Google's Cellular Bluff Isn't Going to Work


Does Google believe in big commitments beyond its own search engine? The company announced it would be a mobile virtual network operator (MVNO) at Mobile World Congress, but reports say the company is only supporting one phone.  Really? It's not like Google doesn't have the cash.

Apparently Google is going to "experiment" with being a MVNO to show what is possible, using the Nexus 6 to demonstrate how Wi-Fi and cellular calling can play together.  Reports say either Sprint and/or T-Mobile will be the carrier in the background to support the effort and there are no plans to go big by competing with AT&T or Verizon.

Google observers say the company is doing this to nudge carriers to get them moving in the right direction, with Google Senior VP Sundar Pichai stating, "Our goal is to drive a set of innovations we think should arrive, but do it on a smaller scale, like Nexus devices, so people will see what we're doing." 

Analysts are pointing to Google Fiber as the example of the company "driving" innovation, improved service quality and price pressure.  The company's gigabit fiber plans have driven AT&T to deploy gigabit services in Austin, while AT&T and Frontier have turned up fiber deployment plans in Portland and Raleigh-Durham in apparent response to Google announcements.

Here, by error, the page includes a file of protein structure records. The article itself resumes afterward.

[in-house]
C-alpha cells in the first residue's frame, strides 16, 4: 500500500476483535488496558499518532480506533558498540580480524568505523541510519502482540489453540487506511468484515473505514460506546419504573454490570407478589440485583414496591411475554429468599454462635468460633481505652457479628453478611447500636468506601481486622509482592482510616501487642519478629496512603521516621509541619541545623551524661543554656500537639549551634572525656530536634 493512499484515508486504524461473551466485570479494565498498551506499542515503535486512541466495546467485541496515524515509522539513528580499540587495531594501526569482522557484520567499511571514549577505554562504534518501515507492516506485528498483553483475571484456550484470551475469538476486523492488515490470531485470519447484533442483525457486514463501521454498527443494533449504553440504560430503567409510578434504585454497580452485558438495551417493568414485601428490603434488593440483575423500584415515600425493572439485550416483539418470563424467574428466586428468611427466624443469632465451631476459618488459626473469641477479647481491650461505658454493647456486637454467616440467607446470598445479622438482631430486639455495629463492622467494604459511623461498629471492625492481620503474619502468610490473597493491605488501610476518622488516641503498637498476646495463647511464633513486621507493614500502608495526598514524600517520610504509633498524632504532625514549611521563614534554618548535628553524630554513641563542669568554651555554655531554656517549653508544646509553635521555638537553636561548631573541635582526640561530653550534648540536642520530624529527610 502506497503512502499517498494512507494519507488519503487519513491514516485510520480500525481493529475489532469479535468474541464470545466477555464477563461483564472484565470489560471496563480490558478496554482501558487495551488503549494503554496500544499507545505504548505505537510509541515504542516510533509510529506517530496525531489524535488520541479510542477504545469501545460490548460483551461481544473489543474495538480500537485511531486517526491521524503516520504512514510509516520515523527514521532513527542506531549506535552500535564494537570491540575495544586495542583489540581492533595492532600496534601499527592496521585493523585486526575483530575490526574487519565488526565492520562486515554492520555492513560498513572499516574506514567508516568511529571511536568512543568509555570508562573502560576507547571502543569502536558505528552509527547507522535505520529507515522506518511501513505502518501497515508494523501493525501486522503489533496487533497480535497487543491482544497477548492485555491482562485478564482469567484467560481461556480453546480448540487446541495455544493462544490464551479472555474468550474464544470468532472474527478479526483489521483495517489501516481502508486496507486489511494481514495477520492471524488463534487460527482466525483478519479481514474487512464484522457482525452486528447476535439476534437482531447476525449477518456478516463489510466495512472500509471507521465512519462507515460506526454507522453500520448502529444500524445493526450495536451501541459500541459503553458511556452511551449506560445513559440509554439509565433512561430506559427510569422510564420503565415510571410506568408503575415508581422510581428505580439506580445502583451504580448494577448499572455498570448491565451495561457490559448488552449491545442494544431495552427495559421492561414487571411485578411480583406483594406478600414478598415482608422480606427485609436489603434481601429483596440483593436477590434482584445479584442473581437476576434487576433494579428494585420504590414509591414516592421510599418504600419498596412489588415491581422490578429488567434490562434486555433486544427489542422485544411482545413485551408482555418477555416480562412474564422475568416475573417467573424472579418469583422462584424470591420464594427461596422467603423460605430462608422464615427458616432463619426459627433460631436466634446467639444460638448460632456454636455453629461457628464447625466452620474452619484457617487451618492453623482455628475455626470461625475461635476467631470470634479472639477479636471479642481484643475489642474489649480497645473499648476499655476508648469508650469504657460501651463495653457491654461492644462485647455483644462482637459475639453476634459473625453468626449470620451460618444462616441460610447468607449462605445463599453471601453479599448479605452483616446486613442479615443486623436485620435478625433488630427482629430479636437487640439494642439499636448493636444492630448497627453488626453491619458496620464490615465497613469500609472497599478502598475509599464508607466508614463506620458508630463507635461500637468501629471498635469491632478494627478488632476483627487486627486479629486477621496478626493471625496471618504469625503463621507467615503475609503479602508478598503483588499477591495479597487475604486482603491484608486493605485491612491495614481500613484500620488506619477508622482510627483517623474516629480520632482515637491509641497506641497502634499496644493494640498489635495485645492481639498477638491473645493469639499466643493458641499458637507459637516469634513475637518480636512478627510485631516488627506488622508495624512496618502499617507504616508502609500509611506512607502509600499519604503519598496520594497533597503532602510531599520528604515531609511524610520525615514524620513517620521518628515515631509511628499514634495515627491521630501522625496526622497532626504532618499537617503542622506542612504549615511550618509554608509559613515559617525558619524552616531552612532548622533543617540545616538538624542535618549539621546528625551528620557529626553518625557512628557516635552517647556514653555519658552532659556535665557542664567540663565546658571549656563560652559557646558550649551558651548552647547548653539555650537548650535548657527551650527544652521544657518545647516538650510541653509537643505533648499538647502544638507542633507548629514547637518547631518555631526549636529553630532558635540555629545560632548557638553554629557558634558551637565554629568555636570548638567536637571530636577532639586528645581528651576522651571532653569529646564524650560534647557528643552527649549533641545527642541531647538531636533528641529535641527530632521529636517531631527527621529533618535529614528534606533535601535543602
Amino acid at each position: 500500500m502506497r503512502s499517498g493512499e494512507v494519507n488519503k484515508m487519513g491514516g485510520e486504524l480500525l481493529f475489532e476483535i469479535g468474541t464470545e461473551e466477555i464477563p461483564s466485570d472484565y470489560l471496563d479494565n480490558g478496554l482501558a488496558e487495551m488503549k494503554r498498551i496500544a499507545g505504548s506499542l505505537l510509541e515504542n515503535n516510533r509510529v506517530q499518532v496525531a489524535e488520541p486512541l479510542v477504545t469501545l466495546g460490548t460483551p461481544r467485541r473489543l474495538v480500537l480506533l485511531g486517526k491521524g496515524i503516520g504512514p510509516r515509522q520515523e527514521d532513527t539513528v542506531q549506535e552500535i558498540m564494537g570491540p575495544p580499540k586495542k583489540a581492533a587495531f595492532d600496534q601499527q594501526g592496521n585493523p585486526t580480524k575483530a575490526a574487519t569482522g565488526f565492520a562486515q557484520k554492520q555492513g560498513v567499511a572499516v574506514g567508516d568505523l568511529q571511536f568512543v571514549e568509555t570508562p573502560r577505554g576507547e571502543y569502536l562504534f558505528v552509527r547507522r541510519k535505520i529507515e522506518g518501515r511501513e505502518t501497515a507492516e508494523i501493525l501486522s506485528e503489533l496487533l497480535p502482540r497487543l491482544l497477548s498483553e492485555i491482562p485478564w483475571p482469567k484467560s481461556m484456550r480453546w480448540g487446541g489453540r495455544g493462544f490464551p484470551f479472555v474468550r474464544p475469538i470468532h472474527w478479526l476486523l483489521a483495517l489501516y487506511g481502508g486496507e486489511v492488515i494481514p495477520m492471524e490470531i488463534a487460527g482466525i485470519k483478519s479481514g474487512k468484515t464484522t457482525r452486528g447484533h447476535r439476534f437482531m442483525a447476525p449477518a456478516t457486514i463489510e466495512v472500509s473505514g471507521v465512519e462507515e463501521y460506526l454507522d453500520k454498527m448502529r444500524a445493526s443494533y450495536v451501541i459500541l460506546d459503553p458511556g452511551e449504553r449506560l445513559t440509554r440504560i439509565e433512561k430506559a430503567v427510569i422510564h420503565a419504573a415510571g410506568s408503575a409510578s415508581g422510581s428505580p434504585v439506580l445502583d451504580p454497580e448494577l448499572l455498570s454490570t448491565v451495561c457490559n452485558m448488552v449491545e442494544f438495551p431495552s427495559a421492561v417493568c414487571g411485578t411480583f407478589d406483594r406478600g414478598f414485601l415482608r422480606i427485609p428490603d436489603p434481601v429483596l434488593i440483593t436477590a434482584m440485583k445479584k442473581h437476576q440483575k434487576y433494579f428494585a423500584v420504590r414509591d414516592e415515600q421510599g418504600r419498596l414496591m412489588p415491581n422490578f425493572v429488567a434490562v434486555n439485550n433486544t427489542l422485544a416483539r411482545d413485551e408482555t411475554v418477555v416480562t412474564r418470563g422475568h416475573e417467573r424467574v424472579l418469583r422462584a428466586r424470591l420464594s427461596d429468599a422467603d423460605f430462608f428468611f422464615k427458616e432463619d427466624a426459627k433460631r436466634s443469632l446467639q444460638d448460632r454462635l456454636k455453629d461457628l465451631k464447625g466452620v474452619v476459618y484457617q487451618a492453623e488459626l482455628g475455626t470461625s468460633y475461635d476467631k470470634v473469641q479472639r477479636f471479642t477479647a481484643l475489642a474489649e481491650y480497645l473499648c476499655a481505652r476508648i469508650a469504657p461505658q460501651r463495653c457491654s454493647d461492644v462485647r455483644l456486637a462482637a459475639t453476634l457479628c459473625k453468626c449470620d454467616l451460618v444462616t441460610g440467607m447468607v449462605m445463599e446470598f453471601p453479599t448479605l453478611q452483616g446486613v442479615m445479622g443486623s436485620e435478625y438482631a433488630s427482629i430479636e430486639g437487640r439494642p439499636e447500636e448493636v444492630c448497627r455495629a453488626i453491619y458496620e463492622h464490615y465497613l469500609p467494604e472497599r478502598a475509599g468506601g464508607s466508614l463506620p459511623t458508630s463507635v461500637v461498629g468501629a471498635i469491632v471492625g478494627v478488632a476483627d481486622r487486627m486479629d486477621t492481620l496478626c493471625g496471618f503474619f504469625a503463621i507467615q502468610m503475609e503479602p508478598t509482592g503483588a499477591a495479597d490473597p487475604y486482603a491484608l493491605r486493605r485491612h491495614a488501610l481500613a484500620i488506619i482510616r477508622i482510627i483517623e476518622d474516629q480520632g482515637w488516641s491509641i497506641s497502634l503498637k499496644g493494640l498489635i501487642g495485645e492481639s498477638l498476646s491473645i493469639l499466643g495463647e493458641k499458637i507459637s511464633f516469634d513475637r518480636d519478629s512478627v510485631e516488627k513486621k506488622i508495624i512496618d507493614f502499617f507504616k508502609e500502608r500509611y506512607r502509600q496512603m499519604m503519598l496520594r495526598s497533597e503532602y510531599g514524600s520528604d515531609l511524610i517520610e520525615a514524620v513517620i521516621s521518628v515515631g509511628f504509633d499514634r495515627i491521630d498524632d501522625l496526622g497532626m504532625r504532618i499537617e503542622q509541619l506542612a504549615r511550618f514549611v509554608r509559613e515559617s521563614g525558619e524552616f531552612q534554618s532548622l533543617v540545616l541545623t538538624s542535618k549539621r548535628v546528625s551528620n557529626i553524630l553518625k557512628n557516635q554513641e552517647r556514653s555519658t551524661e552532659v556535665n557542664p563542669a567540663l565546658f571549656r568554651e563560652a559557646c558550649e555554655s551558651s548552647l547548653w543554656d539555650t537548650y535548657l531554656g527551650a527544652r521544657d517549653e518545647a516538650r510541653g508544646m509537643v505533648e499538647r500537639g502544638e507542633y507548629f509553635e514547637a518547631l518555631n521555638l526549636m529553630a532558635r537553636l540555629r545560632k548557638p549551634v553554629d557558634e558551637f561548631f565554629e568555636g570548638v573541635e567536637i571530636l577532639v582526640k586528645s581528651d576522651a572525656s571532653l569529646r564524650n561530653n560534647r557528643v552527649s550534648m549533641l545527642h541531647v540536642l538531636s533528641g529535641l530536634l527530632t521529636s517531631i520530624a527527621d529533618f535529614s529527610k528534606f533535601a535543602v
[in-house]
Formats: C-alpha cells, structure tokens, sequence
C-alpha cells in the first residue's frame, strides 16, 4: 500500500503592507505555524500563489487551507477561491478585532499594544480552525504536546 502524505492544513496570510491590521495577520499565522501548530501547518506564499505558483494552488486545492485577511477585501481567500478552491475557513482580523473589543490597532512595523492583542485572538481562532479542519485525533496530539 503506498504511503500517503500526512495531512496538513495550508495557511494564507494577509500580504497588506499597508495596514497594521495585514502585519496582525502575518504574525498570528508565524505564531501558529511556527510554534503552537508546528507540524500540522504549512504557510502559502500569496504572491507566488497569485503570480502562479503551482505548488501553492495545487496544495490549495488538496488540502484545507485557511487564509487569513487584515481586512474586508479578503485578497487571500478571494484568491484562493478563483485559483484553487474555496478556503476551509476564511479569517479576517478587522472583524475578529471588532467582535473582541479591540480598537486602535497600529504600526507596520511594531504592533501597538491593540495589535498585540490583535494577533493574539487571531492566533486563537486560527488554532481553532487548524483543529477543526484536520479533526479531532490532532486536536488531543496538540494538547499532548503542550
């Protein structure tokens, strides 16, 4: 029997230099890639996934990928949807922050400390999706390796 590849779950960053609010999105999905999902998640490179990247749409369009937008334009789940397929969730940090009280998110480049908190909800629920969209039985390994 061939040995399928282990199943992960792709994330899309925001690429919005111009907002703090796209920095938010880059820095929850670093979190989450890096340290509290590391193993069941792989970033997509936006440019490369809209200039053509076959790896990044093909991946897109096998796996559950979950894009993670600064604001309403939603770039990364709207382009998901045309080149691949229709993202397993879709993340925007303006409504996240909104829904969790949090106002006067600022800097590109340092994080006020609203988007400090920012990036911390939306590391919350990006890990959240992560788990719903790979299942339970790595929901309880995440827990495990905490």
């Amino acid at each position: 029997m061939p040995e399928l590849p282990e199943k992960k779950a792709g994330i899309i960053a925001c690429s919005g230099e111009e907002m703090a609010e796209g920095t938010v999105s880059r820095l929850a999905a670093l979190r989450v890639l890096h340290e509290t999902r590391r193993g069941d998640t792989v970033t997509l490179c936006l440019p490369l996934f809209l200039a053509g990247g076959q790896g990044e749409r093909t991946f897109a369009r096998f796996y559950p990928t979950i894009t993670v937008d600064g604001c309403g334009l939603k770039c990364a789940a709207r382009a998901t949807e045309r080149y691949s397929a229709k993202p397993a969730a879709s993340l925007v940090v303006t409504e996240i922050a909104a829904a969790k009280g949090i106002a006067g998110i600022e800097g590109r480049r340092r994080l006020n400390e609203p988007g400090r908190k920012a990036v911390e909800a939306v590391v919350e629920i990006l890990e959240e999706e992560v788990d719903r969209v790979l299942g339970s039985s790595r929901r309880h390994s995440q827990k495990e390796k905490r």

I am not buying this particular bluff at this time.  I think wireless carriers are going to continue to do what they want without worrying about Google's limited MVNO sideshow unless some crazy number of people sign up for the service while dropping their existing carrier.  AT&T and Verizon are already in the pits fighting Sprint and T-Mobile over more aggressive pricing and better plans, so there's very little in terms of either service or solutions that Google could offer over-and-above what consumers already get by buying an Android phone.

Last year Google hauled in $66 billion. It is sitting on $64.4 billion in cash and pulled in free cash of about $2.81 billion in the fourth quarter of 2014. At the close of business on March 6, 2015, T-Mobile U.S. was worth $26.5 billion while Sprint closed out at $20.7 billion.  Google could buy either cellular carrier outright and not break a sweat, then cover any losses and network upgrades out of existing cash flow. 

The paradox here is that if Google did buy either number 3 or 4 in the U.S. wireless market, it would probably stir up lobbying and anti-trust arguments and all kinds of other smoke that would ultimately force large carriers to kick their Google search engine addiction/relationship, and I just can't see the company being that kind of disruptive.  

What would be more interesting is if Google bought a smaller overseas wireless carrier or two, enough to experiment and nudge with, but not enough to trigger a panic rush to Microsoft Bing by the carriers of the world.  Google would effectively buy a full seat at the cellular world's table, rather than merely renting one by operating an MVNO.  And it's not an impossibility; Softbank has a portfolio including broadband and effective ownership of Sprint.

Certainly Google needs to move beyond an experimental dabbling here and there to nudge carriers forward.  At some point in time, Google will have to take an ownership stake in cellular if it truly wants to steer the industry toward its goals.

Edited by Dominick Sorrentino

Contributing Editor

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